[humour] con-chemistry? (Was: Re: The pitfall of Chinese/Mandarin)
|From:||H. S. Teoh <hsteoh@...>|
|Date:||Sunday, December 9, 2001, 21:12|
On Sun, Dec 09, 2001 at 11:27:08AM -0500, Andreas Johansson wrote:
> Get it into your head that languages aren't constructed for the benefit of
> chemistry students![snip]
Hmm, this got me thinking... the 5 noun cases in my conlang are IDEAL for
describing chemical reaction mechanisms. This is, of course, an abuse of
the language (and will probably get its speakers coming after me with
sharp *and* blunt objects), but it's pretty amusing nevertheless :-)
Legend: org originative case
rcp receptive case
instr instrumental case
cvy conveyant case
loc locative case
1) ihudroj0'n hi0k3sig3'n KileroK0'romu.
hydrogen oxygen white-liquid
(org) (plur,cvy) (rcp)
From-hydrogen with-some-oxygens to-water.
(The i- and hi- prefixes are the singular and plural neuter
proper noun markers, respectively. Sorta like "Mr. Hydrogen" ...)
2) ihwdroKla'rid3 KileroK0'rumi eho'drojun `ykl0ridu'
hydrochloride white-liquid hydronium chloride
(cvy) (loc) (masc,rcp) (fem,rcp)
HCl in-water to-hydronium to-chloride
I.e., Hydrogen chloride in water becomes hydrogen cation and
chloride anion ((ab)using masculine/feminine to denote
cation/anion. Uh, Mr. Catt Ion and Ms. Anne Ion :-P)
3) eTa'n0l ikalimangana't KileroK0'rumi `yKarob0'k3sili-eTaniku
ethanol kalium-manganate white-liquid carboxylic-ethanyl
(org) (instr) (loc) (rcp)
I.e., ethanol, with the help of potassium (kalium) permanganate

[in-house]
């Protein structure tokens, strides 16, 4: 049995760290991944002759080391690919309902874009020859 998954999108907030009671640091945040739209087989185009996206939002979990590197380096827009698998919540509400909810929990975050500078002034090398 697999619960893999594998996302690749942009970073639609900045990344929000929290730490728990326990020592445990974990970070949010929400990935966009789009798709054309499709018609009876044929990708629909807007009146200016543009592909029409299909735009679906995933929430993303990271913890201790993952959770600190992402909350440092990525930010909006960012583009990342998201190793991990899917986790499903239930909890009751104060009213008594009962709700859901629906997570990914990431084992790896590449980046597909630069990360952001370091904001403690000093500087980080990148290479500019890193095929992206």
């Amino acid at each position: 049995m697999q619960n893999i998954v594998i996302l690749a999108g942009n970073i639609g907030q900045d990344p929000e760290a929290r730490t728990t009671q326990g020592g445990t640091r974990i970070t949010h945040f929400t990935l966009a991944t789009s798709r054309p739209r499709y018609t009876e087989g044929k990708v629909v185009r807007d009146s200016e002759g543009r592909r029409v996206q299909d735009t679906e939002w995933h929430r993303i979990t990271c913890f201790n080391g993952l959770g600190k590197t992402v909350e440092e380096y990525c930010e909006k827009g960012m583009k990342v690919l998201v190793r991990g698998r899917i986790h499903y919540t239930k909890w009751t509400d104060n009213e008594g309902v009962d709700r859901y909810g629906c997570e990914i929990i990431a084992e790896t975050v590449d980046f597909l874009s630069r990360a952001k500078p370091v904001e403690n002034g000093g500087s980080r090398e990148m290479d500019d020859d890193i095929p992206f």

(i.e., as a catalyst), in water, becomes ethanoic acid.
Here I'm deliberately abusing the sound of the masculine proper
name prefix e- (/&/) and the originative ending vowel -0- /A/ to
get "ethanol", and consequently, contrasting the resulting acid as
feminine. (Uh oh, now the feminists are going to knock on my
door...) The use of the instrumental case to indicate the catalyst
is actually very appropriate -- the conlang's idea of "instrumental"
is almost precisely a catalytic action.
The bizzare thing about all this is that ...
... ALL of the above examples are actually proper sentences in my conlang!
Except for the fact that the words are totally made up, of course, and
that even if there were native equivalents for those words, the resulting
sentences would be rather nonsensical. But nevertheless, they are totally
grammatically correct sentences! :-)
Winners never quit, quitters never win. But those who never quit AND never
win are idiots.